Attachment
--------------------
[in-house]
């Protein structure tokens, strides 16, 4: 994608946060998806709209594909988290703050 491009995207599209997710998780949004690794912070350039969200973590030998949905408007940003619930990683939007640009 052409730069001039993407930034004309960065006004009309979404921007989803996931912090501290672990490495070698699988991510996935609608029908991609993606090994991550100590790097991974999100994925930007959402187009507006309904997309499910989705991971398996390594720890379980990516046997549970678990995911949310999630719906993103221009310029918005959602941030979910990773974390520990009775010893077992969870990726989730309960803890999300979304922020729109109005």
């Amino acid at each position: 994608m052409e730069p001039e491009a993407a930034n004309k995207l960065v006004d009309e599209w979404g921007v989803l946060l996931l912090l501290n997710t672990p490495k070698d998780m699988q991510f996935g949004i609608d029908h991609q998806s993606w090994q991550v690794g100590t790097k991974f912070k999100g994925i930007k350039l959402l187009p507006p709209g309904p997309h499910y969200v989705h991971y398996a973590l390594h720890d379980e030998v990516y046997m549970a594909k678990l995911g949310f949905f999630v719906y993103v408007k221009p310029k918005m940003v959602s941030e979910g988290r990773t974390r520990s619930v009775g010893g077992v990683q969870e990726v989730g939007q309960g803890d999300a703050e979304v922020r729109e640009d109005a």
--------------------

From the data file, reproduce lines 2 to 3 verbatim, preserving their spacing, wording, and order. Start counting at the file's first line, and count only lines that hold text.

């Protein structure tokens, strides 16, 4: 994608946060998806709209594909988290703050 491009995207599209997710998780949004690794912070350039969200973590030998949905408007940003619930990683939007640009 052409730069001039993407930034004309960065006004009309979404921007989803996931912090501290672990490495070698699988991510996935609608029908991609993606090994991550100590790097991974999100994925930007959402187009507006309904997309499910989705991971398996390594720890379980990516046997549970678990995911949310999630719906993103221009310029918005959602941030979910990773974390520990009775010893077992969870990726989730309960803890999300979304922020729109109005």
């Amino acid at each position: 994608m052409e730069p001039e491009a993407a930034n004309k995207l960065v006004d009309e599209w979404g921007v989803l946060l996931l912090l501290n997710t672990p490495k070698d998780m699988q991510f996935g949004i609608d029908h991609q998806s993606w090994q991550v690794g100590t790097k991974f912070k999100g994925i930007k350039l959402l187009p507006p709209g309904p997309h499910y969200v989705h991971y398996a973590l390594h720890d379980e030998v990516y046997m549970a594909k678990l995911g949310f949905f999630v719906y993103v408007k221009p310029k918005m940003v959602s941030e979910g988290r990773t974390r520990s619930v009775g010893g077992v990683q969870e990726v989730g939007q309960g803890d999300a703050e979304v922020r729109e640009d109005a």